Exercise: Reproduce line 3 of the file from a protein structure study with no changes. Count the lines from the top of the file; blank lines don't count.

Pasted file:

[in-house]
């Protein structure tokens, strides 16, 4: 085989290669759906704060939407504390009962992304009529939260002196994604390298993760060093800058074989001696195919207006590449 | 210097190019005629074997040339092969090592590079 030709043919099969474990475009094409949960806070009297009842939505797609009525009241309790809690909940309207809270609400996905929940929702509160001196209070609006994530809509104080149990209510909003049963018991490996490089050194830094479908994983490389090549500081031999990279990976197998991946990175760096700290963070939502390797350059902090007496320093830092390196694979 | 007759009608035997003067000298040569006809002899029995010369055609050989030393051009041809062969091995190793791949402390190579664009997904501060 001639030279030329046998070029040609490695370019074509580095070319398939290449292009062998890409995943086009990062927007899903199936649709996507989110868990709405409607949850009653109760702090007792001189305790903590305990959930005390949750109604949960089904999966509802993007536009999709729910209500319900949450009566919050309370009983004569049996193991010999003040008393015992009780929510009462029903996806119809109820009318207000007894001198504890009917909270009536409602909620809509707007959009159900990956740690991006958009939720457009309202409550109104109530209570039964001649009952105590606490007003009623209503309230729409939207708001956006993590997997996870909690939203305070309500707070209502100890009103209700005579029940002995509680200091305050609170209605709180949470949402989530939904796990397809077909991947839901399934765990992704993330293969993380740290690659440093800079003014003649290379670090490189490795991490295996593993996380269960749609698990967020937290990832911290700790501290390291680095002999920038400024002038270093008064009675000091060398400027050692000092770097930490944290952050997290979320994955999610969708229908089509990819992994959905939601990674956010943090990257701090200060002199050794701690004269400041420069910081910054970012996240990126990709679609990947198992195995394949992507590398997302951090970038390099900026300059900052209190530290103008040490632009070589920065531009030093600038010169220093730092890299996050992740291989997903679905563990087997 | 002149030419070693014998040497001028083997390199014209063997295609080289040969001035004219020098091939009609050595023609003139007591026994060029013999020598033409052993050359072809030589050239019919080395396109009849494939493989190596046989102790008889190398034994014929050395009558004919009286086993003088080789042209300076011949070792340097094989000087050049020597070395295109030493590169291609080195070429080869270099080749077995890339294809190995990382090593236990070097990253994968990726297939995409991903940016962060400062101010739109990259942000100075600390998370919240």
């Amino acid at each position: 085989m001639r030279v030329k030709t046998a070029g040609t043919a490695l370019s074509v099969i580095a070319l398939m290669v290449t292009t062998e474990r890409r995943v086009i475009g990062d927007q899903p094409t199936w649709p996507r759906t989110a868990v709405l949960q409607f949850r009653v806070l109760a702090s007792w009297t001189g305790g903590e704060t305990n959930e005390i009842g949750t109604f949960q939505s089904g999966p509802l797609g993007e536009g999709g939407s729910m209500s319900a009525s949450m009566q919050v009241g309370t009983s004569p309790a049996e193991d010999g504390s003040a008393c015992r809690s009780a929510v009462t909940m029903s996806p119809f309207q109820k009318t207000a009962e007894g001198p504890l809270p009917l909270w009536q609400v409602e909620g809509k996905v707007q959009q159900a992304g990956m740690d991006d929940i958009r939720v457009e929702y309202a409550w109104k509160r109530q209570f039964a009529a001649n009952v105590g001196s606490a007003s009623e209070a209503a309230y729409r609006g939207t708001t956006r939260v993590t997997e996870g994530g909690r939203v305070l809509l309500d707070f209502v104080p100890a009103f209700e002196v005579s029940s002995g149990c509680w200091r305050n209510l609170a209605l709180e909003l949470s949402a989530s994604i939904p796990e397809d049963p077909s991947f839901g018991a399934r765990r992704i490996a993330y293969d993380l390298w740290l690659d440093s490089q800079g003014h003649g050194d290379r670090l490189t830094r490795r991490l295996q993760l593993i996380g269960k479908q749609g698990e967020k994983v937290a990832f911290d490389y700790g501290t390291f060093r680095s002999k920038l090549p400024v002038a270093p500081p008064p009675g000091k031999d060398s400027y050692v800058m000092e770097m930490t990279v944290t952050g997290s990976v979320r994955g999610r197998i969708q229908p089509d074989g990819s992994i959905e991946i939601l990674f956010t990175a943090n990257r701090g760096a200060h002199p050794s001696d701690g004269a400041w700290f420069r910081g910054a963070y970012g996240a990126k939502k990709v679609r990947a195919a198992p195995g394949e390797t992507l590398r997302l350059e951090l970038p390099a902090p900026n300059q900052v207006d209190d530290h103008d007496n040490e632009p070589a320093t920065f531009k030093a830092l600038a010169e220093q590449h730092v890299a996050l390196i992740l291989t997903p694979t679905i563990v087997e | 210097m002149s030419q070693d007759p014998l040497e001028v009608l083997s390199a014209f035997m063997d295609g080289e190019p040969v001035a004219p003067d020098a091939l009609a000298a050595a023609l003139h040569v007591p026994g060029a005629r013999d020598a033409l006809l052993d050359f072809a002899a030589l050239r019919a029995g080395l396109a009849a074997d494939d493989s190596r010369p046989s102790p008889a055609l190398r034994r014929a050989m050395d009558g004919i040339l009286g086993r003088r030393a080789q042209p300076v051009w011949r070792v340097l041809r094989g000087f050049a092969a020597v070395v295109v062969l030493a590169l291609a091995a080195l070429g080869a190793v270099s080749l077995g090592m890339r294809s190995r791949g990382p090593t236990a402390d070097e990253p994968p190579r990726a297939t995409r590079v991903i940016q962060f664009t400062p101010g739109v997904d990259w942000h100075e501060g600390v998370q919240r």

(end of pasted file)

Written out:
């Amino acid at each position: 085989m001639r030279v030329k030709t046998a070029g040609t043919a490695l370019s074509v099969i580095a070319l398939m290669v290449t292009t062998e474990r890409r995943v086009i475009g990062d927007q899903p094409t199936w649709p996507r759906t989110a868990v709405l949960q409607f949850r009653v806070l109760a702090s007792w009297t001189g305790g903590e704060t305990n959930e005390i009842g949750t109604f949960q939505s089904g999966p509802l797609g993007e536009g999709g939407s729910m209500s319900a009525s949450m009566q919050v009241g309370t009983s004569p309790a049996e193991d010999g504390s003040a008393c015992r809690s009780a929510v009462t909940m029903s996806p119809f309207q109820k009318t207000a009962e007894g001198p504890l809270p009917l909270w009536q609400v409602e909620g809509k996905v707007q959009q159900a992304g990956m740690d991006d929940i958009r939720v457009e929702y309202a409550w109104k509160r109530q209570f039964a009529a001649n009952v105590g001196s606490a007003s009623e209070a209503a309230y729409r609006g939207t708001t956006r939260v993590t997997e996870g994530g909690r939203v305070l809509l309500d707070f209502v104080p100890a009103f209700e002196v005579s029940s002995g149990c509680w200091r305050n209510l609170a209605l709180e909003l949470s949402a989530s994604i939904p796990e397809d049963p077909s991947f839901g018991a399934r765990r992704i490996a993330y293969d993380l390298w740290l690659d440093s490089q800079g003014h003649g050194d290379r670090l490189t830094r490795r991490l295996q993760l593993i996380g269960k479908q749609g698990e967020k994983v937290a990832f911290d490389y700790g501290t390291f060093r680095s002999k920038l090549p400024v002038a270093p500081p008064p009675g000091k031999d060398s400027y050692v800058m000092e770097m930490t990279v944290t952050g997290s990976v979320r994955g999610r197998i969708q229908p089509d074989g990819s992994i959905e991946i939601l990674f956010t990175a943090n990257r701090g760096a200060h002199p050794s001696d701690g004269a400041w700290f420069r910081g910054a963070y970012g996240a990126k939502k990709v679609r990947a195919a198992p195995g394949e390797t992507l590398r997302l350059e951090l970038p390099a902090p900026n300059q900052v207006d209190d530290h103008d007496n040490e632009p070589a320093t920065f531009k030093a830092l600038a010169e220093q590449h730092v890299a996050l390196i992740l291989t997903p694979t679905i563990v087997e | 210097m002149s030419q070693d007759p014998l040497e001028v009608l083997s390199a014209f035997m063997d295609g080289e190019p040969v001035a004219p003067d020098a091939l009609a000298a050595a023609l003139h040569v007591p026994g060029a005629r013999d020598a033409l006809l052993d050359f072809a002899a030589l050239r019919a029995g080395l396109a009849a074997d494939d493989s190596r010369p046989s102790p008889a055609l190398r034994r014929a050989m050395d009558g004919i040339l009286g086993r003088r030393a080789q042209p300076v051009w011949r070792v340097l041809r094989g000087f050049a092969a020597v070395v295109v062969l030493a590169l291609a091995a080195l070429g080869a190793v270099s080749l077995g090592m890339r294809s190995r791949g990382p090593t236990a402390d070097e990253p994968p190579r990726a297939t995409r590079v991903i940016q962060f664009t400062p101010g739109v997904d990259w942000h100075e501060g600390v998370q919240r």